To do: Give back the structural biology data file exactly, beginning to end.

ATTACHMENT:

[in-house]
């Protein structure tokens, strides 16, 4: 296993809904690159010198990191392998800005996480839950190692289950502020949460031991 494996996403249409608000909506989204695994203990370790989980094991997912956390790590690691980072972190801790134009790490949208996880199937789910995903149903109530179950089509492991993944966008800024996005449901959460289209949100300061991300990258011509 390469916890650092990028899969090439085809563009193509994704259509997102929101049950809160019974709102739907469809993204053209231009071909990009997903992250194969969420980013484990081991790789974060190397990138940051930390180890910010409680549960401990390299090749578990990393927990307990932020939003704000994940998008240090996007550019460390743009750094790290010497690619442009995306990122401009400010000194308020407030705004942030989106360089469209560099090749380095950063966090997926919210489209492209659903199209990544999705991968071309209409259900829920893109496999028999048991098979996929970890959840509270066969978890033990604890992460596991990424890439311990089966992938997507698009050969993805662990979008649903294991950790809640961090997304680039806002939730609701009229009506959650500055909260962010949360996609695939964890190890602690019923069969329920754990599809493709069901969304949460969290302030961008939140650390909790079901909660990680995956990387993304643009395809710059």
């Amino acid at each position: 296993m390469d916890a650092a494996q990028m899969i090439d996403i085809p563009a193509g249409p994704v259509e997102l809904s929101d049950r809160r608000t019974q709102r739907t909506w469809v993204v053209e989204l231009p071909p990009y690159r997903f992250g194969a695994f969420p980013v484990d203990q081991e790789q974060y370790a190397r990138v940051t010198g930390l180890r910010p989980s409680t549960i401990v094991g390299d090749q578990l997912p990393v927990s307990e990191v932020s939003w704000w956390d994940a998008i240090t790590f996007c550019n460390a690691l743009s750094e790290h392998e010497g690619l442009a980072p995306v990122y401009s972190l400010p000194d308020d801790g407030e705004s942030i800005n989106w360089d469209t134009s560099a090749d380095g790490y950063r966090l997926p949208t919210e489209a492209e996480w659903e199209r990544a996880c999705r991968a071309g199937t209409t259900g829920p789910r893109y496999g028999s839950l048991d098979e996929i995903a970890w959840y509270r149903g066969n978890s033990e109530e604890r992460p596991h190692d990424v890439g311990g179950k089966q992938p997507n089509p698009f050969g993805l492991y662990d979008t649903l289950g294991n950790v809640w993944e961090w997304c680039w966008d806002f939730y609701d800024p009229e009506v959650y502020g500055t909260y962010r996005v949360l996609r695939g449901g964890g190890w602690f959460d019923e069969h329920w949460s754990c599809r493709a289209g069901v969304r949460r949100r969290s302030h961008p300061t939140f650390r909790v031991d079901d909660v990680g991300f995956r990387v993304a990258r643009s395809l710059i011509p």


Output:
[in-house]
């Protein structure tokens, strides 16, 4: 296993809904690159010198990191392998800005996480839950190692289950502020949460031991 494996996403249409608000909506989204695994203990370790989980094991997912956390790590690691980072972190801790134009790490949208996880199937789910995903149903109530179950089509492991993944966008800024996005449901959460289209949100300061991300990258011509 390469916890650092990028899969090439085809563009193509994704259509997102929101049950809160019974709102739907469809993204053209231009071909990009997903992250194969969420980013484990081991790789974060190397990138940051930390180890910010409680549960401990390299090749578990990393927990307990932020939003704000994940998008240090996007550019460390743009750094790290010497690619442009995306990122401009400010000194308020407030705004942030989106360089469209560099090749380095950063966090997926919210489209492209659903199209990544999705991968071309209409259900829920893109496999028999048991098979996929970890959840509270066969978890033990604890992460596991990424890439311990089966992938997507698009050969993805662990979008649903294991950790809640961090997304680039806002939730609701009229009506959650500055909260962010949360996609695939964890190890602690019923069969329920754990599809493709069901969304949460969290302030961008939140650390909790079901909660990680995956990387993304643009395809710059």
């Amino acid at each position: 296993m390469d916890a650092a494996q990028m899969i090439d996403i085809p563009a193509g249409p994704v259509e997102l809904s929101d049950r809160r608000t019974q709102r739907t909506w469809v993204v053209e989204l231009p071909p990009y690159r997903f992250g194969a695994f969420p980013v484990d203990q081991e790789q974060y370790a190397r990138v940051t010198g930390l180890r910010p989980s409680t549960i401990v094991g390299d090749q578990l997912p990393v927990s307990e990191v932020s939003w704000w956390d994940a998008i240090t790590f996007c550019n460390a690691l743009s750094e790290h392998e010497g690619l442009a980072p995306v990122y401009s972190l400010p000194d308020d801790g407030e705004s942030i800005n989106w360089d469209t134009s560099a090749d380095g790490y950063r966090l997926p949208t919210e489209a492209e996480w659903e199209r990544a996880c999705r991968a071309g199937t209409t259900g829920p789910r893109y496999g028999s839950l048991d098979e996929i995903a970890w959840y509270r149903g066969n978890s033990e109530e604890r992460p596991h190692d990424v890439g311990g179950k089966q992938p997507n089509p698009f050969g993805l492991y662990d979008t649903l289950g294991n950790v809640w993944e961090w997304c680039w966008d806002f939730y609701d800024p009229e009506v959650y502020g500055t909260y962010r996005v949360l996609r695939g449901g964890g190890w602690f959460d019923e069969h329920w949460s754990c599809r493709a289209g069901v969304r949460r949100r969290s302030h961008p300061t939140f650390r909790v031991d079901d909660v990680g991300f995956r990387v993304a990258r643009s395809l710059i011509p």